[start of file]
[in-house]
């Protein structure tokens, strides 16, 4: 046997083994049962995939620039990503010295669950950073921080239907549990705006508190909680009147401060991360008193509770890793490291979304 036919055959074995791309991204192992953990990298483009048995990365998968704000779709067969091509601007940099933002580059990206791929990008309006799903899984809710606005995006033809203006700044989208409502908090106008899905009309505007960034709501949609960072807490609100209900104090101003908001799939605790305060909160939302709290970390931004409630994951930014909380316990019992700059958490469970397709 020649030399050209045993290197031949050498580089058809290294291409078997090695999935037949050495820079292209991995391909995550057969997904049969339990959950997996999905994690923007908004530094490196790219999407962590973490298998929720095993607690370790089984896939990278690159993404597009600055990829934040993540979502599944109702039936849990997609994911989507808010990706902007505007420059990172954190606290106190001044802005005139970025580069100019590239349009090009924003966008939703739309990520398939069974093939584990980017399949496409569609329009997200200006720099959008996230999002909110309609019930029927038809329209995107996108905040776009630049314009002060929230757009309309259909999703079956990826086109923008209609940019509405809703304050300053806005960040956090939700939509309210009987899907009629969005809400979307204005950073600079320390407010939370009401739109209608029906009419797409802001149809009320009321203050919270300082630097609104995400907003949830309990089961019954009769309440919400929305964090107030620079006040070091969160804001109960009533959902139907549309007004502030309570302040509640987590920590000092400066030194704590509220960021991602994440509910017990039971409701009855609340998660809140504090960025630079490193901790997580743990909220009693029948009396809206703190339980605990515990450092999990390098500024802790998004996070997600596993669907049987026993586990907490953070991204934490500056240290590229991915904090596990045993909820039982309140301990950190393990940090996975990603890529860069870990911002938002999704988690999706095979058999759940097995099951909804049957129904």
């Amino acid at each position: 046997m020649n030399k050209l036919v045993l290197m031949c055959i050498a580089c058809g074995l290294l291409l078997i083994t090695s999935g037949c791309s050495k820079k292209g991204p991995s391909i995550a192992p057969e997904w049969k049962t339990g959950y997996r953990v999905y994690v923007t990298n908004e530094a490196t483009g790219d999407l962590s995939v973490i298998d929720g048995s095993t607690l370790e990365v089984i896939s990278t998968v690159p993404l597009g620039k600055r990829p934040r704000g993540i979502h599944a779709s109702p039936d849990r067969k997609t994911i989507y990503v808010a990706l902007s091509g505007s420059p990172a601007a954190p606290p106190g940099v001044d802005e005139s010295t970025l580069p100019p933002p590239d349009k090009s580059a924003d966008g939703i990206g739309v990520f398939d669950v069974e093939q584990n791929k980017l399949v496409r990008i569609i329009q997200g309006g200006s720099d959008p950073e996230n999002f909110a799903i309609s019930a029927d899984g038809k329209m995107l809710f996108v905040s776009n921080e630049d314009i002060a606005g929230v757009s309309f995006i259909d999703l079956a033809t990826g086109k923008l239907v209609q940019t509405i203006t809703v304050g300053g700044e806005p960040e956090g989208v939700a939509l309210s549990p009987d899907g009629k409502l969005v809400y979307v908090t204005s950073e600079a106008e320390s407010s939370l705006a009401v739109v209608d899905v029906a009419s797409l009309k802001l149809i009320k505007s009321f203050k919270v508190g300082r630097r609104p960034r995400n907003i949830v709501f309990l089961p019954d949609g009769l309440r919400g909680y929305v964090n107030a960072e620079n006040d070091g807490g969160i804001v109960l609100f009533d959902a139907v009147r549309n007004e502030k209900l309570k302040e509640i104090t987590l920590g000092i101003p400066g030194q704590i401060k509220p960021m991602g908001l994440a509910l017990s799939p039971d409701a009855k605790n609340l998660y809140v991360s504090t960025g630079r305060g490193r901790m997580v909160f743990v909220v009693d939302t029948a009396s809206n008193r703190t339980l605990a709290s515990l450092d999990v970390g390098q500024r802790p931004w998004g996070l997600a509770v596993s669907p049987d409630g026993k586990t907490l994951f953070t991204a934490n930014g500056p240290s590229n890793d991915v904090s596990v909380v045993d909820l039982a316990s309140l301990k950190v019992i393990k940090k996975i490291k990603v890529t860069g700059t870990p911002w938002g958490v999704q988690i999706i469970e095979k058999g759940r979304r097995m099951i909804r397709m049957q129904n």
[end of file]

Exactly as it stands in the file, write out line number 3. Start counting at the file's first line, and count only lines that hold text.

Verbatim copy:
């Amino acid at each position: 046997m020649n030399k050209l036919v045993l290197m031949c055959i050498a580089c058809g074995l290294l291409l078997i083994t090695s999935g037949c791309s050495k820079k292209g991204p991995s391909i995550a192992p057969e997904w049969k049962t339990g959950y997996r953990v999905y994690v923007t990298n908004e530094a490196t483009g790219d999407l962590s995939v973490i298998d929720g048995s095993t607690l370790e990365v089984i896939s990278t998968v690159p993404l597009g620039k600055r990829p934040r704000g993540i979502h599944a779709s109702p039936d849990r067969k997609t994911i989507y990503v808010a990706l902007s091509g505007s420059p990172a601007a954190p606290p106190g940099v001044d802005e005139s010295t970025l580069p100019p933002p590239d349009k090009s580059a924003d966008g939703i990206g739309v990520f398939d669950v069974e093939q584990n791929k980017l399949v496409r990008i569609i329009q997200g309006g200006s720099d959008p950073e996230n999002f909110a799903i309609s019930a029927d899984g038809k329209m995107l809710f996108v905040s776009n921080e630049d314009i002060a606005g929230v757009s309309f995006i259909d999703l079956a033809t990826g086109k923008l239907v209609q940019t509405i203006t809703v304050g300053g700044e806005p960040e956090g989208v939700a939509l309210s549990p009987d899907g009629k409502l969005v809400y979307v908090t204005s950073e600079a106008e320390s407010s939370l705006a009401v739109v209608d899905v029906a009419s797409l009309k802001l149809i009320k505007s009321f203050k919270v508190g300082r630097r609104p960034r995400n907003i949830v709501f309990l089961p019954d949609g009769l309440r919400g909680y929305v964090n107030a960072e620079n006040d070091g807490g969160i804001v109960l609100f009533d959902a139907v009147r549309n007004e502030k209900l309570k302040e509640i104090t987590l920590g000092i101003p400066g030194q704590i401060k509220p960021m991602g908001l994440a509910l017990s799939p039971d409701a009855k605790n609340l998660y809140v991360s504090t960025g630079r305060g490193r901790m997580v909160f743990v909220v009693d939302t029948a009396s809206n008193r703190t339980l605990a709290s515990l450092d999990v970390g390098q500024r802790p931004w998004g996070l997600a509770v596993s669907p049987d409630g026993k586990t907490l994951f953070t991204a934490n930014g500056p240290s590229n890793d991915v904090s596990v909380v045993d909820l039982a316990s309140l301990k950190v019992i393990k940090k996975i490291k990603v890529t860069g700059t870990p911002w938002g958490v999704q988690i999706i469970e095979k058999g759940r979304r097995m099951i909804r397709m049957q129904n």